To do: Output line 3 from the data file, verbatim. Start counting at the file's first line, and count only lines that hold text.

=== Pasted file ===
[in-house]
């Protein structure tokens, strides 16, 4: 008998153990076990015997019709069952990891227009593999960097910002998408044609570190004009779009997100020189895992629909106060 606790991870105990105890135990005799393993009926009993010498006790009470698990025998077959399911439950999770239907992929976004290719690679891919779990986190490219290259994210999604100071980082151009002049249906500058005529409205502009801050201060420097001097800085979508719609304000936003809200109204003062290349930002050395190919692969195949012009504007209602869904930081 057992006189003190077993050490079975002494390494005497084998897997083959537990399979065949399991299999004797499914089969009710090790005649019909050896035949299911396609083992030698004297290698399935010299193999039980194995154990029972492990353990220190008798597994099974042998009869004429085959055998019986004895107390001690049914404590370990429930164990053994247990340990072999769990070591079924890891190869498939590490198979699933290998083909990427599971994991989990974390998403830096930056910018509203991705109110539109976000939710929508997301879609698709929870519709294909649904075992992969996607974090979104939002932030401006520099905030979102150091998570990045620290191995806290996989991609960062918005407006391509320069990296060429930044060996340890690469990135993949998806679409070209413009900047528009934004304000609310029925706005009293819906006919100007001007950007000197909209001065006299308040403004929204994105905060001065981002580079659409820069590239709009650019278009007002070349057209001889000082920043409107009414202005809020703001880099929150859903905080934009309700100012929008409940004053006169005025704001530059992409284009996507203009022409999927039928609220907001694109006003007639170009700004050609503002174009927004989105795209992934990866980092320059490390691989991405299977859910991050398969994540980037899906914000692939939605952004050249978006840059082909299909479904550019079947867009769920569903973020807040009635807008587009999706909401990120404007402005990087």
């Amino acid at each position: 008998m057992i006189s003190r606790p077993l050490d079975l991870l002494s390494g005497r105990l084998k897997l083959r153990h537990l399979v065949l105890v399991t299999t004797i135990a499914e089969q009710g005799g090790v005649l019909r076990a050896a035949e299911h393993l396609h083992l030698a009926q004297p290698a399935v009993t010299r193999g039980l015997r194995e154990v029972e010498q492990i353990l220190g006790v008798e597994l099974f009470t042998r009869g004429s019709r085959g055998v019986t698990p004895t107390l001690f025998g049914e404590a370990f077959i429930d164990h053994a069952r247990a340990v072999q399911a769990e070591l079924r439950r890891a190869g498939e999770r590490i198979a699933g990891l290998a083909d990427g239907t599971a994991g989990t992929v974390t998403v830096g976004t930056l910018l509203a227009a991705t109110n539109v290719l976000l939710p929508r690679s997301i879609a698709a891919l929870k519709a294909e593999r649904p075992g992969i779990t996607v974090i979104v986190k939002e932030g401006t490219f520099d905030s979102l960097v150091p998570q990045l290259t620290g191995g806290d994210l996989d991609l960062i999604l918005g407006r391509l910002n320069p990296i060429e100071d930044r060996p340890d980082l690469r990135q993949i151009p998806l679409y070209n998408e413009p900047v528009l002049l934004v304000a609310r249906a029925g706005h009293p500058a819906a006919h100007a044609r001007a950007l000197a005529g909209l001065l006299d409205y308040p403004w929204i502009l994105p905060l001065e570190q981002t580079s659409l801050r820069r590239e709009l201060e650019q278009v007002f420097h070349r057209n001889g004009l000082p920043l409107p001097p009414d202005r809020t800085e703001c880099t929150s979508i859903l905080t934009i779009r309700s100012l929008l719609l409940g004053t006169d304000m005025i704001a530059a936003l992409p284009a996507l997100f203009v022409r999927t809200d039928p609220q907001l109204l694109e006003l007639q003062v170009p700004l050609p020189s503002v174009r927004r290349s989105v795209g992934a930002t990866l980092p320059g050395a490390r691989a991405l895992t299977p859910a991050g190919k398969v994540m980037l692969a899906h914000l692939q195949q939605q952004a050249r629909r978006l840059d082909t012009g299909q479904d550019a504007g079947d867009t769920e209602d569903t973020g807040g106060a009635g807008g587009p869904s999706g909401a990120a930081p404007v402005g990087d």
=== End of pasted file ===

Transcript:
């Amino acid at each position: 008998m057992i006189s003190r606790p077993l050490d079975l991870l002494s390494g005497r105990l084998k897997l083959r153990h537990l399979v065949l105890v399991t299999t004797i135990a499914e089969q009710g005799g090790v005649l019909r076990a050896a035949e299911h393993l396609h083992l030698a009926q004297p290698a399935v009993t010299r193999g039980l015997r194995e154990v029972e010498q492990i353990l220190g006790v008798e597994l099974f009470t042998r009869g004429s019709r085959g055998v019986t698990p004895t107390l001690f025998g049914e404590a370990f077959i429930d164990h053994a069952r247990a340990v072999q399911a769990e070591l079924r439950r890891a190869g498939e999770r590490i198979a699933g990891l290998a083909d990427g239907t599971a994991g989990t992929v974390t998403v830096g976004t930056l910018l509203a227009a991705t109110n539109v290719l976000l939710p929508r690679s997301i879609a698709a891919l929870k519709a294909e593999r649904p075992g992969i779990t996607v974090i979104v986190k939002e932030g401006t490219f520099d905030s979102l960097v150091p998570q990045l290259t620290g191995g806290d994210l996989d991609l960062i999604l918005g407006r391509l910002n320069p990296i060429e100071d930044r060996p340890d980082l690469r990135q993949i151009p998806l679409y070209n998408e413009p900047v528009l002049l934004v304000a609310r249906a029925g706005h009293p500058a819906a006919h100007a044609r001007a950007l000197a005529g909209l001065l006299d409205y308040p403004w929204i502009l994105p905060l001065e570190q981002t580079s659409l801050r820069r590239e709009l201060e650019q278009v007002f420097h070349r057209n001889g004009l000082p920043l409107p001097p009414d202005r809020t800085e703001c880099t929150s979508i859903l905080t934009i779009r309700s100012l929008l719609l409940g004053t006169d304000m005025i704001a530059a936003l992409p284009a996507l997100f203009v022409r999927t809200d039928p609220q907001l109204l694109e006003l007639q003062v170009p700004l050609p020189s503002v174009r927004r290349s989105v795209g992934a930002t990866l980092p320059g050395a490390r691989a991405l895992t299977p859910a991050g190919k398969v994540m980037l692969a899906h914000l692939q195949q939605q952004a050249r629909r978006l840059d082909t012009g299909q479904d550019a504007g079947d867009t769920e209602d569903t973020g807040g106060a009635g807008g587009p869904s999706g909401a990120a930081p404007v402005g990087d």